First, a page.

British Columbia

B.C.'s Morgane Oger first transgender woman to be nominated by major party

'I recognize that it's a historic moment. I'm the first transgender woman to be nominated as a candidate by a major party in Canada for any level of government. That feels really good,' says Oger.

Oger will be the B.C. NDP candidate for Vancouver-False Creek in the 2017 provincial election

Morgane Oger celebrates her nomination. On Sunday, Nov. 27, 2016, Oger was chosen by the B.C. NDP to be the party's candidate for the Vancouver-False Creek riding in next May's election. (Morgane Oger/Twitter)

Vancouver's Morgane Oger continues to break barriers.

On Sunday she became the first transgender person to be nominated by a major political party as a candidate at any level of government in Canada.

Earlier this year, Winnipeg transgender advocate Shandi Strong ran unsuccessfully for the Liberals in Manitoba's provincial election. Unlike the B.C. NDP, though, that party is not a major player in its province's political scene, having only won 3 seats in the latest election, and even fewer in the four previous elections.

Oger will now try to win the provincial riding of Vancouver-False Creek in May, which is currently held by the B.C. Liberal's Sam Sullivan.

"If I am elected I'll become the first transgender person in Canadian history to get elected to any position," she said.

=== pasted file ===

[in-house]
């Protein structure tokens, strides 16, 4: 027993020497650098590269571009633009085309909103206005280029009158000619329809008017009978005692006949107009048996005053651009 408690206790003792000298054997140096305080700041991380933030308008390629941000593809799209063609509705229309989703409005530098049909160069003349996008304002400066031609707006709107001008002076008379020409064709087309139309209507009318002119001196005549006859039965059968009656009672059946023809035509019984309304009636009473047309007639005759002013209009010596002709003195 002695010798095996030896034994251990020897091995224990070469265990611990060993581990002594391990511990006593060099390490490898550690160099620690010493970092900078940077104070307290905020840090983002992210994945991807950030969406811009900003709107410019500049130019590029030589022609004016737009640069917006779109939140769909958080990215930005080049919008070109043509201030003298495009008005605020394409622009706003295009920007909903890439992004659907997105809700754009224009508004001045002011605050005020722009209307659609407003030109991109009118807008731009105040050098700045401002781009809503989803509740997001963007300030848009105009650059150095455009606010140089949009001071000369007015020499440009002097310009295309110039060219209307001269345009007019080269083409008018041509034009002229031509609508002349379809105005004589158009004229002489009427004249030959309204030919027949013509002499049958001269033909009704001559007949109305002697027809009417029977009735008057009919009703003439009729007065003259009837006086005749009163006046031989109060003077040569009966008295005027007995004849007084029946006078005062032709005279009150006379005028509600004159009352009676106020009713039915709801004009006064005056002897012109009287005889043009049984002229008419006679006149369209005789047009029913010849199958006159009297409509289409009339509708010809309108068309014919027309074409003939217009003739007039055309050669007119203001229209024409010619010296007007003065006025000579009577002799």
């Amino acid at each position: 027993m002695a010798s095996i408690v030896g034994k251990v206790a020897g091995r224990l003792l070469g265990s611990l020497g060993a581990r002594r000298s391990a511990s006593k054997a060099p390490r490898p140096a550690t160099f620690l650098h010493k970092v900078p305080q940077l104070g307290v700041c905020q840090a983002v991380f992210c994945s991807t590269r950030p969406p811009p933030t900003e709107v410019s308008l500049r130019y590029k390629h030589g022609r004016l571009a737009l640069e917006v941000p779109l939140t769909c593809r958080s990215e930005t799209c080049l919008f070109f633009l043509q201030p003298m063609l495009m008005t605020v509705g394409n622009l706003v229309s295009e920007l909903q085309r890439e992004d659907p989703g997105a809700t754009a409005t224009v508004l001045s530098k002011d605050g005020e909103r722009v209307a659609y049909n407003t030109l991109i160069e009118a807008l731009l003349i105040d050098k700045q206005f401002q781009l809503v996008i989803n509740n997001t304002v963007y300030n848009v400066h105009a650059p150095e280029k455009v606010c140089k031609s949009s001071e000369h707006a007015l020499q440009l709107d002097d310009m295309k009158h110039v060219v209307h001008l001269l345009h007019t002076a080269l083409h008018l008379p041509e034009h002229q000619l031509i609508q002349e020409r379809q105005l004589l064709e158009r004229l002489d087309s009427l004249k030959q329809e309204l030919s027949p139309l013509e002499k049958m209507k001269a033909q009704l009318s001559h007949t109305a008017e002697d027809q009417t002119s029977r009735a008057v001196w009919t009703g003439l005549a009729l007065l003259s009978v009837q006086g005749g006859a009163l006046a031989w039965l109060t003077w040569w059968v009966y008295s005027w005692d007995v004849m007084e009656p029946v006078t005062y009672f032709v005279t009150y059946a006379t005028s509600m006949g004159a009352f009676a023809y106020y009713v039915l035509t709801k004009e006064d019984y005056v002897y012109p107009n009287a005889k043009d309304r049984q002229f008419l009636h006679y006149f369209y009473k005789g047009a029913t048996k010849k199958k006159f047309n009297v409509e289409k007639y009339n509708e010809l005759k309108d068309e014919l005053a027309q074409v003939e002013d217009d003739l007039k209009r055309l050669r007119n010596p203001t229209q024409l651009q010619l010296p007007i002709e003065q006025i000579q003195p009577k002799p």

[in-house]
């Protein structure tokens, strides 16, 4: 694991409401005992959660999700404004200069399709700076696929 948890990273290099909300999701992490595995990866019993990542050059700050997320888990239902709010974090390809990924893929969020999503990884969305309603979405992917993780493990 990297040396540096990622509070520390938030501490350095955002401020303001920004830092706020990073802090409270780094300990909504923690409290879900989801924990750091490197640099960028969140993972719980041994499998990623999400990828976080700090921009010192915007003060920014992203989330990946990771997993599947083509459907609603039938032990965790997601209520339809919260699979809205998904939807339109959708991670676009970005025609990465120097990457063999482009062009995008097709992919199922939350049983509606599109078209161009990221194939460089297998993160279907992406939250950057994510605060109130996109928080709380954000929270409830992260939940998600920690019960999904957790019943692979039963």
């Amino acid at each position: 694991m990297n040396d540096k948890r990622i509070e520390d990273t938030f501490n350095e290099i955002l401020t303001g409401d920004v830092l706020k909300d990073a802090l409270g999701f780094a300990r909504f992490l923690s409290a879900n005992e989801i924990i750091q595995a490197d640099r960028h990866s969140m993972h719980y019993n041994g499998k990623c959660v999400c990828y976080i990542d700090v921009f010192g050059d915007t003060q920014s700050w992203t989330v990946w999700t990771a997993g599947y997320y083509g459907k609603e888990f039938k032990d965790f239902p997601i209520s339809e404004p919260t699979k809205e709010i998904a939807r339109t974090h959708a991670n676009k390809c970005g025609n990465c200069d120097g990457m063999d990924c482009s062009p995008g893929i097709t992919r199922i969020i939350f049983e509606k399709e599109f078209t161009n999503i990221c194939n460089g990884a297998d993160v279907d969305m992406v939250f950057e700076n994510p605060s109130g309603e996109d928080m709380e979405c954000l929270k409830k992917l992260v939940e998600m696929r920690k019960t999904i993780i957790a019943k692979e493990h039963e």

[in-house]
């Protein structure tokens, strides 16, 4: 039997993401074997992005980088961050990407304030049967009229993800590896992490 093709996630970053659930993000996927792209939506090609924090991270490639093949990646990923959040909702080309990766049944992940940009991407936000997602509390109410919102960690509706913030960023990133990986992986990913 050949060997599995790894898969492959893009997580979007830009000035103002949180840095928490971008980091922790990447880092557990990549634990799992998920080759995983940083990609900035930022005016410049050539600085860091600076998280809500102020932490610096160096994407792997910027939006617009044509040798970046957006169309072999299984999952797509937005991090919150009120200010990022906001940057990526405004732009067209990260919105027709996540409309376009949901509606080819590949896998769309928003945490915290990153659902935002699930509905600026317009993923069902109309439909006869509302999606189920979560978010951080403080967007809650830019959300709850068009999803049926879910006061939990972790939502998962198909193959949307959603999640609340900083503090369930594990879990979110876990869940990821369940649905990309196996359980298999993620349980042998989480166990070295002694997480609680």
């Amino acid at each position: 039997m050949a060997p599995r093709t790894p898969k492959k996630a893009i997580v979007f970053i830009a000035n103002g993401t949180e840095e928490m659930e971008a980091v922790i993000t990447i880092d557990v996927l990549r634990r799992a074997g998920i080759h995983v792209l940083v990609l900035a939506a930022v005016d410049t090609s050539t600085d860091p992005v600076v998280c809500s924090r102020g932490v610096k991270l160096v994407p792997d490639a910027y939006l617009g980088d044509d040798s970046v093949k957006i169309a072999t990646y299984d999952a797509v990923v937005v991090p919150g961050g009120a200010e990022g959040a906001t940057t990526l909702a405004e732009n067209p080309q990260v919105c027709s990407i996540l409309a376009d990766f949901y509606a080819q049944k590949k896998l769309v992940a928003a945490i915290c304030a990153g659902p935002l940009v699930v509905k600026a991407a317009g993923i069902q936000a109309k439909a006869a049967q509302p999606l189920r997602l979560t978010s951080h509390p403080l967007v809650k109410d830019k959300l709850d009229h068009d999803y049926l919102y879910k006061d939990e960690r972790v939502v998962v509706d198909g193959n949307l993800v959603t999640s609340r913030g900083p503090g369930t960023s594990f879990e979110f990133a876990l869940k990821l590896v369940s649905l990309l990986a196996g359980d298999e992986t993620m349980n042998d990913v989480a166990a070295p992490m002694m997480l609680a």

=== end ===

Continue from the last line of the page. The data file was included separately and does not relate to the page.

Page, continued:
"I'm aware of what this means to marginalized people in Canada. I'm aware that it represents the fact that there's going to be a little bit less marginalization. I'm very aware of the systemic discrimination of all kinds of communities, not just the ones I happen to belong to."

Oger is not new to political life and has been an outspoken advocate for a number of causes.

A single mother of two, she has volunteered at civic, provincial and federal levels, but has never before sought public office.

Oger faced some competition for the nomination from Avneet Johal, a former UBC student politician, but he later withdrew.

Now Oger says it's time to focus on getting ready to win the riding in May.

"Now we kick off our campaign in earnest," she said. "We have a long road ahead in Vancouver-False Creek.

"The last election, you know, we were beaten by about 10 per cent, so we've decided to get started right away."

Oger says she also wants to get out into the riding and meet more constituents.

"I'm going to represent everybody. I understand what it's like to be marginalized and that it's a struggle," she said. "I understand that British Columbia is a province that needs to work for everybody."